Self-avowed liberal and Islamic reform activist Asra Nomani defended her vote for President Donald Trump and her position on Islamic extremism in Copley Formal Lounge on Wednesday.
The event, co-sponsored by the Georgetown Bipartisan Coalition and the Georgetown Review, came under scrutiny after students on social media called Nomani an Islamophobe.
The Georgetown Bipartisan Coalition and The Georgetown Review both defended their decision to invite Nomani ahead of the event. The Georgetown Review said in an editorial posted Tuesday evening that Nomani has the right to voice her opinions.
“While the arguments associating Ms. Nomani with the ‘soft Islamophobia of Western expectations’ are entirely debatable and tenuous at best, the case for disinviting her is almost indefensible,” the editorial reads. “Disagreement is at the heart of a university’s intellectual culture, and Georgetown should be no exception to this rule. Speakers should not be banned from a university community, even if some find them offensive.”
Nomani, a former Georgetown journalism professor from August 2008 to May 2012 and Wall Street Journal reporter, described herself as pro-abortion rights, pro-LGBT rights and pro-gun control. She voted twice for former president Barack Obama and her first choice in 2016 was Democratic candidate Bernie Sanders. However, she said she was driven to support Trump by what she called the failure of Democrats to call out radical Islam.
“I am a Muslim who has fought for the last 15 years against the ideology of radical Islam,” Nomani said. “It was my real sadness under an administration and a Democratic party that has failed, in my eyes, to call out the ‘Islam’ in Islamic extremism, the ‘Islam’ in Islamic State.”
Nomani said Trump’s response to the June 2016 Pulse nightclub massacre in Orlando, Fla., in which he blamed radical Islam for the attack and condemned Obama and his then-opponent Hillary Clinton for failing to do the same, won her support.
“That’s when I knew there was a candidate there who was willing to go to that place that had become so politically incorrect,” Nomani said.
Nomani faced scrutiny from the moderator, Center for Jewish Civilization Director Jacques Berlinerblau, and students in the audience during a question-and-answer period over Trump’s statements and policies. Nomani said she does not believe Trump is Islamophobic, and his statements should not be taken literally.
Trump temporarily banned citizens from seven Muslim-majority countries from entering the United States for 90 days, and the United States’ refugee system for 120 days, on Jan. 21, before the Ninth Circuit Court invalidated the order Feb. 9.
“I reject the assumption that Donald Trump is an Islamophobe. And I reject the assumption that he’s racist or sexist,” Nomani said. “His communication model is absolutely not the one we’re used to from politicians.”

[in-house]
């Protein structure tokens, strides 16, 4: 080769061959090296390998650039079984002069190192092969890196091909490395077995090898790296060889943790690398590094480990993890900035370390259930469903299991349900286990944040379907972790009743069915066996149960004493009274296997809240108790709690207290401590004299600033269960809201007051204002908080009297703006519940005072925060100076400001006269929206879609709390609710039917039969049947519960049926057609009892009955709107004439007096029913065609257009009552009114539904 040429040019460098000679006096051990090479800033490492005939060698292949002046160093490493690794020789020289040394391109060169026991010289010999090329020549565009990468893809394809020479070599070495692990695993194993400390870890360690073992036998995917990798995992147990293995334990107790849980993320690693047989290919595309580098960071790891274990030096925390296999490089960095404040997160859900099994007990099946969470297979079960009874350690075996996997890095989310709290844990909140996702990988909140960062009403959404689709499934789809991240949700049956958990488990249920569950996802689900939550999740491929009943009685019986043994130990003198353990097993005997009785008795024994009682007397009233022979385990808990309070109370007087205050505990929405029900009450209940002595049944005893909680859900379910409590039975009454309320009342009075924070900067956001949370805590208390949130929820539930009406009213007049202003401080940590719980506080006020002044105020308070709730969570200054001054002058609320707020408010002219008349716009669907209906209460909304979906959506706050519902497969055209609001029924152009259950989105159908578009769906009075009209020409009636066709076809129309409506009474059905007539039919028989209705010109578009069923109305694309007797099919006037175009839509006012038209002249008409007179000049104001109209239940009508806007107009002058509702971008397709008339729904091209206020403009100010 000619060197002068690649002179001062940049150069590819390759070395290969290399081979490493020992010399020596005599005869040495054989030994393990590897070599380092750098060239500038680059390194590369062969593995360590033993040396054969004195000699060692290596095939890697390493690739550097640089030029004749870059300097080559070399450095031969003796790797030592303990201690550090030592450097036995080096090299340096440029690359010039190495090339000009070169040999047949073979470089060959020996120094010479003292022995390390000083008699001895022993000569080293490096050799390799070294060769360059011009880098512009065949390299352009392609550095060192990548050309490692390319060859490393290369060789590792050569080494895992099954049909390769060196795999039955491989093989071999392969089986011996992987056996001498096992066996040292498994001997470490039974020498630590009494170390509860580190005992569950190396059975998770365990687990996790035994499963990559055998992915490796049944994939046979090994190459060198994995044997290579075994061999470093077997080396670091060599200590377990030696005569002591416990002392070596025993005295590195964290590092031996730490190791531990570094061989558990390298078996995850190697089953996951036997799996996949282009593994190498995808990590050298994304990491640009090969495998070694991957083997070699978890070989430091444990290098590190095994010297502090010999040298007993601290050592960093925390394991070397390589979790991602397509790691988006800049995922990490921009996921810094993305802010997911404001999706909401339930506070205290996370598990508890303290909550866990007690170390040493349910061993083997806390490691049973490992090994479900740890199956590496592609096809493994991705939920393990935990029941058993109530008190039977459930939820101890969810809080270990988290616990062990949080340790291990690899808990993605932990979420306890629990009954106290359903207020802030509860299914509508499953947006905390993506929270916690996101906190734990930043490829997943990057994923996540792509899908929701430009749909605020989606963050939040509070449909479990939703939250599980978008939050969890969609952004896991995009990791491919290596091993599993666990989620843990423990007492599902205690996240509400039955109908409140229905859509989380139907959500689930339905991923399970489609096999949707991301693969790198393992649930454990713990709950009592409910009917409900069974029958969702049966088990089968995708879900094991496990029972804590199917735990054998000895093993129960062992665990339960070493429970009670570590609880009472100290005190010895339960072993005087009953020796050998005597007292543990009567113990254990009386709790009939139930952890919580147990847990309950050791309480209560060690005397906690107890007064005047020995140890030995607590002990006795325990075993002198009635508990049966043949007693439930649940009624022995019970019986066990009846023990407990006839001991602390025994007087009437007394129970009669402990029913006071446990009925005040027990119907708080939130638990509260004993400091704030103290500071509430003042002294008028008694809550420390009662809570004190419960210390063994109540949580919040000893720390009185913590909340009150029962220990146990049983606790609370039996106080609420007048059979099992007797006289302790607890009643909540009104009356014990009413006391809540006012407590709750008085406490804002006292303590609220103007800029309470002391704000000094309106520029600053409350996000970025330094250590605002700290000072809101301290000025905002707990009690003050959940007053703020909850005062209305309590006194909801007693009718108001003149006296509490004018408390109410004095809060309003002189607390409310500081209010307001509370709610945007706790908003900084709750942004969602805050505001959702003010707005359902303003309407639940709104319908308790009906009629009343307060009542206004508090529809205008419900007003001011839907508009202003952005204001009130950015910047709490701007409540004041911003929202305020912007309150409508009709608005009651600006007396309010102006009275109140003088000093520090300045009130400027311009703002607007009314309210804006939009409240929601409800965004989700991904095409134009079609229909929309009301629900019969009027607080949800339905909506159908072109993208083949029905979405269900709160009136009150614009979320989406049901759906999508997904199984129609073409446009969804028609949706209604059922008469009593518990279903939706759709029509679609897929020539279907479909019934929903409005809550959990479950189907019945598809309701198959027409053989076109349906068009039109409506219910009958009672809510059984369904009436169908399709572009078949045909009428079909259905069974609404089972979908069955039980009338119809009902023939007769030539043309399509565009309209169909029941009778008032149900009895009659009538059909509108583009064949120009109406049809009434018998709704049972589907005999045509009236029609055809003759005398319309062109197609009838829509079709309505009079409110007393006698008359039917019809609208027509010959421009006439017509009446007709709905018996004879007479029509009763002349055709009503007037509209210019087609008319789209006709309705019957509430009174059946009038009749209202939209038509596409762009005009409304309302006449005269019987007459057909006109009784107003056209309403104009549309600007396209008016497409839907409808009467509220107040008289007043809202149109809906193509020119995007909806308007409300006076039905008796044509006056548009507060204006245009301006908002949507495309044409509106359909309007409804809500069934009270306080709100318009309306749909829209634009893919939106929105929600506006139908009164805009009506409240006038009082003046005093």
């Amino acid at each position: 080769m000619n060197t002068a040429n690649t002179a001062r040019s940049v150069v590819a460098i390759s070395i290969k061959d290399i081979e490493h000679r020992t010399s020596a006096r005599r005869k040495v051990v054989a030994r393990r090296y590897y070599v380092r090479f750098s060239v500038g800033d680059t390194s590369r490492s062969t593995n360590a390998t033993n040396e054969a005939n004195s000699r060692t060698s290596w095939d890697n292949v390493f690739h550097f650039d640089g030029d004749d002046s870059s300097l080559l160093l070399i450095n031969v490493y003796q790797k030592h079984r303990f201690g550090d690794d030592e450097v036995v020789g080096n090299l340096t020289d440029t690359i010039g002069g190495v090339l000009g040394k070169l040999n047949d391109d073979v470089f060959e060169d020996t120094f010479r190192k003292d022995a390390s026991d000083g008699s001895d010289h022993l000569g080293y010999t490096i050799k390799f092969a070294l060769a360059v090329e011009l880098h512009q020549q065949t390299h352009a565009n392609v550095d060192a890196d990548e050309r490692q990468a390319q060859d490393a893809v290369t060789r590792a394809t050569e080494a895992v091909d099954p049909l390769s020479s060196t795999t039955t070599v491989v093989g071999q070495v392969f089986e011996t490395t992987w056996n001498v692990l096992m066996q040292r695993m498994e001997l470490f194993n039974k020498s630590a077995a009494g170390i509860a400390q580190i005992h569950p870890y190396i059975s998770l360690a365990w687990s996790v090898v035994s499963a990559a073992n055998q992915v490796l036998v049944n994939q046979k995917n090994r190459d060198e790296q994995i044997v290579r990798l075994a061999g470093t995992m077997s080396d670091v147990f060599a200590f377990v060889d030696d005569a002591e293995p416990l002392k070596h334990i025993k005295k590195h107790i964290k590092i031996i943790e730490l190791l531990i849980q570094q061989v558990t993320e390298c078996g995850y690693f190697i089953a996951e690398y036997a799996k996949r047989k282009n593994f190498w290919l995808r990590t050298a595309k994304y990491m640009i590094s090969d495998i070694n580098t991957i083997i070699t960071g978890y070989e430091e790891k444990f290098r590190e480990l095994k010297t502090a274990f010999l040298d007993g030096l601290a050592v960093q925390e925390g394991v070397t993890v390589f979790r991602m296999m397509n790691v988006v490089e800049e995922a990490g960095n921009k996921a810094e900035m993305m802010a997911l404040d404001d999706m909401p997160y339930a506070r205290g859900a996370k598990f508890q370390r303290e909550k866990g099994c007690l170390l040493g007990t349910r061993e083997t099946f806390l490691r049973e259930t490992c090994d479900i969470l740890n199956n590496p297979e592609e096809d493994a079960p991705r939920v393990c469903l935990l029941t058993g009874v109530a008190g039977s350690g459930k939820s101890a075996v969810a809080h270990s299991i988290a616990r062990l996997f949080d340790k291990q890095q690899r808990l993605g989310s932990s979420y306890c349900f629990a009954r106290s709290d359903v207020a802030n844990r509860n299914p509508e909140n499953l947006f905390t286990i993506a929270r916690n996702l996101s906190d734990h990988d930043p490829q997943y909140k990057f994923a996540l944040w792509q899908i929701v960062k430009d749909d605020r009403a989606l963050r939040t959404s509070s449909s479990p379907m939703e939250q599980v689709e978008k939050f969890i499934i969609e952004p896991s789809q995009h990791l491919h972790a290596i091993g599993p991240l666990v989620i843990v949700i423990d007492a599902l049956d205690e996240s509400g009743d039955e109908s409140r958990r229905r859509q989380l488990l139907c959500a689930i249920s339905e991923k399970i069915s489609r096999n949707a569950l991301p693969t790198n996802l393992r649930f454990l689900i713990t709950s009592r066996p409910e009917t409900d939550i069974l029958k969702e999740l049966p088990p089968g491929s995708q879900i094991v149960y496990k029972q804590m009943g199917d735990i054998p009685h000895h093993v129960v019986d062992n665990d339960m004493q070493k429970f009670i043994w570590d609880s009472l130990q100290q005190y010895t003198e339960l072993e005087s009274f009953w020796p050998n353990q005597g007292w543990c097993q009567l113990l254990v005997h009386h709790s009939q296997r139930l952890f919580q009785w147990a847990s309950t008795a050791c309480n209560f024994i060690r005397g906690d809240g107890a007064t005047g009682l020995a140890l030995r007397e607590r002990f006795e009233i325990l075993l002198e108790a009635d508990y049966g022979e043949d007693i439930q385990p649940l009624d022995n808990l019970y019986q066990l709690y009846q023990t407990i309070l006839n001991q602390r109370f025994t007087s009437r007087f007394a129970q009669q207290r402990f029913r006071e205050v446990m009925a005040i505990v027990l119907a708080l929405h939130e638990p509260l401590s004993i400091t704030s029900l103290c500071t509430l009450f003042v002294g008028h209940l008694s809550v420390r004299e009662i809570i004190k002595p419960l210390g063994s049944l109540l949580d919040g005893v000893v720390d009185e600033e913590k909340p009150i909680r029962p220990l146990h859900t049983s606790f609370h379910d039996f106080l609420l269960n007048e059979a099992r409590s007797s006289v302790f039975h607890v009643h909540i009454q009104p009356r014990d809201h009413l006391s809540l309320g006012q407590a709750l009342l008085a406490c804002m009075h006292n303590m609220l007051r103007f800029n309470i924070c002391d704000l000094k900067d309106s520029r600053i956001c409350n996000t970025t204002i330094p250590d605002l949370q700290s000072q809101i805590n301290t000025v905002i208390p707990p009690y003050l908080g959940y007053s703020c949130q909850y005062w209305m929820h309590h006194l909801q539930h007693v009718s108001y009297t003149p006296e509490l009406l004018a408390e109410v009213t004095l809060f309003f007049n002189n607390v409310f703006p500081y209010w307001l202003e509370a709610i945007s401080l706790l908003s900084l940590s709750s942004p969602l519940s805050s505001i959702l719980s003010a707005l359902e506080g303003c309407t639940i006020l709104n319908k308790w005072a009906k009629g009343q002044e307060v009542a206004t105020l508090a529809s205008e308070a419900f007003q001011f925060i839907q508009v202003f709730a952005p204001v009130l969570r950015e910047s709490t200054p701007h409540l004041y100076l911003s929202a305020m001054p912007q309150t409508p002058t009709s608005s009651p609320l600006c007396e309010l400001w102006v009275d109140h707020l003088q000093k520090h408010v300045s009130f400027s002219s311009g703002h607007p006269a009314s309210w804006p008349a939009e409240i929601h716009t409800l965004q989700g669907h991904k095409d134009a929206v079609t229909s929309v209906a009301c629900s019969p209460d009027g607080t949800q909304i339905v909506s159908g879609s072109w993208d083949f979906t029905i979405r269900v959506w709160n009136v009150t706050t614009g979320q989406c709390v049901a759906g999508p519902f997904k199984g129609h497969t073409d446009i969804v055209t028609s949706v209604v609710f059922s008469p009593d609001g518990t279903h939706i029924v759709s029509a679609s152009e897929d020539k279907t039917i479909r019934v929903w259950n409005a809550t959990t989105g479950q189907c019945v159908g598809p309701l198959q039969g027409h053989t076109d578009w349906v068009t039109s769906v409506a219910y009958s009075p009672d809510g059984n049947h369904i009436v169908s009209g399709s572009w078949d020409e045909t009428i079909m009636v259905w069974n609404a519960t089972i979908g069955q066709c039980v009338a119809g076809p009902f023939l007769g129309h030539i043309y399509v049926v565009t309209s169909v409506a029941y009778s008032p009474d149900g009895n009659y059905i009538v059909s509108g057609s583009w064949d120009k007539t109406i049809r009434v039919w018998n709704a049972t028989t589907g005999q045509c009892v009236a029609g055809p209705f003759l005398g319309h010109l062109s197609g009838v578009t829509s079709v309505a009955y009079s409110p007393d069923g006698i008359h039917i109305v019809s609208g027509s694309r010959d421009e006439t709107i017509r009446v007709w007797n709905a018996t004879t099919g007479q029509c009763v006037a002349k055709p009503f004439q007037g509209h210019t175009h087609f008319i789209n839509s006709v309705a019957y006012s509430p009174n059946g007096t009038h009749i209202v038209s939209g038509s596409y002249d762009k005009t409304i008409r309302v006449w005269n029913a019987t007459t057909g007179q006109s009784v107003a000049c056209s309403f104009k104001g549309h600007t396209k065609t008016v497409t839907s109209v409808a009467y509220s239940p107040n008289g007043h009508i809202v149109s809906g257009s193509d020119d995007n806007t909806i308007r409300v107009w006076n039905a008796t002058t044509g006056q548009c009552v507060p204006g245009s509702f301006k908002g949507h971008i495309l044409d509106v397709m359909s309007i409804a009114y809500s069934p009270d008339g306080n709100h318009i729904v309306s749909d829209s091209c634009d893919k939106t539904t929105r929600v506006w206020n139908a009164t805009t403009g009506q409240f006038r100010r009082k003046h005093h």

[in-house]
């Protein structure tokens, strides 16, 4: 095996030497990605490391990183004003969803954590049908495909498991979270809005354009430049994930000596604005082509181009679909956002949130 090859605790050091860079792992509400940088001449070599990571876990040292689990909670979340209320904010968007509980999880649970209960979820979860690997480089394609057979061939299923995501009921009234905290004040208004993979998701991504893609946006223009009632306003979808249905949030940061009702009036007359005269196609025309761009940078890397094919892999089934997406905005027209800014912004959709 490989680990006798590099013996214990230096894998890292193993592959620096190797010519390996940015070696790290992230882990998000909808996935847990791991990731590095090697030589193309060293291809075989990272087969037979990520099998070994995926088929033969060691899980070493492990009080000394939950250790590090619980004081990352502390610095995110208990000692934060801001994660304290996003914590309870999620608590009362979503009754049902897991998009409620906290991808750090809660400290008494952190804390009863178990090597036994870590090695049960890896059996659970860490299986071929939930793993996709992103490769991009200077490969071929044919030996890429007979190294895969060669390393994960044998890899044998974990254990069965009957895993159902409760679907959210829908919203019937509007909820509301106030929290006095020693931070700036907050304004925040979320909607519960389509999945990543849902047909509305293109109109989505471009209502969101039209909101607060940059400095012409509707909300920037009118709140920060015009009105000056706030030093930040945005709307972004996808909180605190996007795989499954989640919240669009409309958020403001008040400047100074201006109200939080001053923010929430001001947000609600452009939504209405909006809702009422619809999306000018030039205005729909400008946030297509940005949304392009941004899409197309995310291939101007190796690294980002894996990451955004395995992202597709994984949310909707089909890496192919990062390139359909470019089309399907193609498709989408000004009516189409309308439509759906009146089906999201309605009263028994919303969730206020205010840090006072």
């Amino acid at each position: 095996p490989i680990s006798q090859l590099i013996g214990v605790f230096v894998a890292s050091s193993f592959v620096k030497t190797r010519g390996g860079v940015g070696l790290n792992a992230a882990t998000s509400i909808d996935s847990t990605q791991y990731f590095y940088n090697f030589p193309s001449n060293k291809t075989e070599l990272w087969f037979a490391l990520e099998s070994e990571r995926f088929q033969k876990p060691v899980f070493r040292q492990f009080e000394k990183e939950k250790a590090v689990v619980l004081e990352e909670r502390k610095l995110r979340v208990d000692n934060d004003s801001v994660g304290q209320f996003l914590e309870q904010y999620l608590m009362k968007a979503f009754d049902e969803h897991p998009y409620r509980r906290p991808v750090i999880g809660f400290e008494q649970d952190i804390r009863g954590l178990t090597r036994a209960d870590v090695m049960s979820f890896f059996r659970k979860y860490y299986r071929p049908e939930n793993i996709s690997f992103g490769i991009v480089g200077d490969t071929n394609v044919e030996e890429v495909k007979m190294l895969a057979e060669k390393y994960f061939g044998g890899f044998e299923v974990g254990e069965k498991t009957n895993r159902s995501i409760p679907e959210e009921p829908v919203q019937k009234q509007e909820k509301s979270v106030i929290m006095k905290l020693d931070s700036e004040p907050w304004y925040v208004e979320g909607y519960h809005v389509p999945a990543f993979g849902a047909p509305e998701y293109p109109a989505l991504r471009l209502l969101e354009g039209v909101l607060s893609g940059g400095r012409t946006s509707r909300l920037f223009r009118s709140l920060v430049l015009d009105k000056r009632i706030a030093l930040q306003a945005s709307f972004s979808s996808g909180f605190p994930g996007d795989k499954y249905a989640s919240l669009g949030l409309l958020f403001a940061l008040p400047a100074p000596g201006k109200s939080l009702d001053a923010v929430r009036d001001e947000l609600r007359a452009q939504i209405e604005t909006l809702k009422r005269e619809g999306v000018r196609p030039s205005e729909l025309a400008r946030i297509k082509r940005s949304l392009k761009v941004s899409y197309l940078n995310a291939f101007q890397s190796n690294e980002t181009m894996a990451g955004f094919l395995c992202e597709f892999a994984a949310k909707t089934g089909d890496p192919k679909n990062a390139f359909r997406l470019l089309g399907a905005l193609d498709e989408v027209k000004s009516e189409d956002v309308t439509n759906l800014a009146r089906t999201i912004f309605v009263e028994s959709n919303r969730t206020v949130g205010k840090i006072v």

Nomani said Trump could never use Islamophobic language.
“What is Islamophobia? I mean Islamophobia is supposed to be an irrational fear of Muslims, right, according to this model that’s put out there. And, so, if he was to do things that would not happen in this — I mean, nothing is possible that he could possibly do,” Nomani said. “They recognize that this is a problem of Islamic extremist ideology, it’s not a problem of all Muslims.”
Among Nomani’s vocal supporters in the audience was former Reagan-administration Department of Defense official and prominent conspiracy theorist Frank Gaffney (SFS ’75). In the past, Gaffney has suggested Obama is secretly Muslim, and suggested top Clinton aide Huma Abedin had infiltrated the U.S. government as a member of the Muslim Brotherhood.
Gaffney’s D.C.-based think tank, the Center for Security Policy, has been listed by the Southern Poverty Law Center as an anti-Muslim hate group.
The Wall Street Journal reported in November that Gaffney was advising the Trump transition team on national security issues, a report that the Trump team denied.
During the question-and-answer period, Gaffney praised Nomani for speaking out against what he called the “demons” within Islam. He introduced himself only by name and as a Georgetown alumnus.
“I am so impressed in your courage, not only in taking on the demons within your faith tradition, but also in terms of calling out hypocrisy, because it’s enabling them in this country,” Gaffney said.
Nomani thanked Gaffney for his question and for attending. She appeared familiar with Gaffney and his background, noting sympathetically that they had both been a target of the “honor brigade” — her term for academics, activists and others who defend Islam against public critics.
Georgetown Review Editor-in-Chief Kevin Toohers (COL ’17) said the event was open to all members of the public.
This post has been updated.
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